The attorney continued that although improving communication lessens this tension, "the attorney's responsibility is to act independently and to make the determinations under the ethical guidelines"; therefore, the tension will always be present. [FN54]
Despite the integral use of lay advocates in the legal program of these nonprofits, some lawyers may view lay advocates as "second best." Various reasons have been presented for this position: insufficient training and supervision of the advocate, perceived power imbalance when lay advocates face lawyers on the other side, and fear of unauthorized practice of law charges.
The lack of resources available to these nonprofits can result in insufficient training and supervision of lay advocates. [FN55] There is no prescribed education for these lay advocates; each one comes from a different background and must be individually trained. In the CWAG system, the attorney does not have complete supervision over the benefit specialist, as the county hires the benefit specialist and may restrict the benefit specialist's activities. [FN56] Several shelter directors note that lay advocates are less effective than the staff attorney but suggest that effective lay advocacy can be achieved through training. [FN57]
Nevertheless, even the best trained lay advocate may have less credibility with the courts, other lawyers, and the community than the lawyer. This creates a perceived power imbalance between lawyers and lay advocates. A lay advocate who accompanies domestic violence victims to court and assists in requesting restraining orders finds lawyers challenging her *427 right to provide assistance. In one case, a lawyer directly challenged a lay advocate's right to provide assistance by saying, "Why are you trying to be an attorney?" [FN58] This form of intimidation undercuts the lay advocate's ability to feel confident invoking her advocacy skills on behalf of her client and to obtain recognition of her competence.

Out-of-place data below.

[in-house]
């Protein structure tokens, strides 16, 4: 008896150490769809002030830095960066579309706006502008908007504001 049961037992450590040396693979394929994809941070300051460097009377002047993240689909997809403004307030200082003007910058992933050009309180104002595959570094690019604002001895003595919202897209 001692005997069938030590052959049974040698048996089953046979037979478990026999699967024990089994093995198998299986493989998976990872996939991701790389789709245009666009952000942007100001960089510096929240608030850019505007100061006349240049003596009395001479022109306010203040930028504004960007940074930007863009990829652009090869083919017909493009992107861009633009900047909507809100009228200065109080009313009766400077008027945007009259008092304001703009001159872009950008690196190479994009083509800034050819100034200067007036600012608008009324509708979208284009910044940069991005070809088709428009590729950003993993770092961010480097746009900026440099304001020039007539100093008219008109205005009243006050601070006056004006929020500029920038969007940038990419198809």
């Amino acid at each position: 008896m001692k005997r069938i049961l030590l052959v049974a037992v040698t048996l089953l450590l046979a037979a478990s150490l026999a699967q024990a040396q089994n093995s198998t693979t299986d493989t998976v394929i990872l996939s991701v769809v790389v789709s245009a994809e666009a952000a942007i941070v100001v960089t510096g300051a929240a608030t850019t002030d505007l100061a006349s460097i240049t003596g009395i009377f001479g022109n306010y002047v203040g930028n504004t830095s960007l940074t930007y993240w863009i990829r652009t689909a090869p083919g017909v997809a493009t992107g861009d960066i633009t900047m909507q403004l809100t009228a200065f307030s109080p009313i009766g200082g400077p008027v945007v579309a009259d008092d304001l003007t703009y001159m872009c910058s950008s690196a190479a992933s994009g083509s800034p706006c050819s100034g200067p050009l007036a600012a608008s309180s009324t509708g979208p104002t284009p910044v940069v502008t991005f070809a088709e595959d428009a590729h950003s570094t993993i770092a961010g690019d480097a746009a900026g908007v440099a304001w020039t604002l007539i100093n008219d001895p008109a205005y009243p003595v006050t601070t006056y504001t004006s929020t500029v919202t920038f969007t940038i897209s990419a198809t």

In addition to promoting the power imbalance between lawyers and lay advocates, such statements arouse the fear of unauthorized practice of law charges. As one director stated: "We are in dangerous and murky water with the legal advocate. We're filling a void of legal information and we don't know when we're crossing the line. Attorneys use this to accuse us of providing legal services and diminish our effectiveness." [FN59] This fear can chill lay advocacy efforts, heightening the tension between lawyers and lay advocates.
Despite these limitations, studies of the CWAG program consistently commend the competence of the lay advocates and the model's long-term success. [FN60] Because Wisconsin has enacted specific legislation to allow their presence in court, the shelter lay advocates are integrated into the anti- domestic violence system. [FN61] Several lawyers and directors stated that although administering the lay advocacy program presented difficulties, there is no alternative; the resources just do not exist to have highly competent, trained lawyers staff these positions. [FN62]
Both major tensions, between the lawyer and the nonprofit organization and between the lawyer and the advocate, rest on a shifting of the paradigm of the lawyer-client relationship. The client nonprofit model presents a model of client organizational control, lawyer participation, and use of nonlawyers radically different from that with which most people are familiar.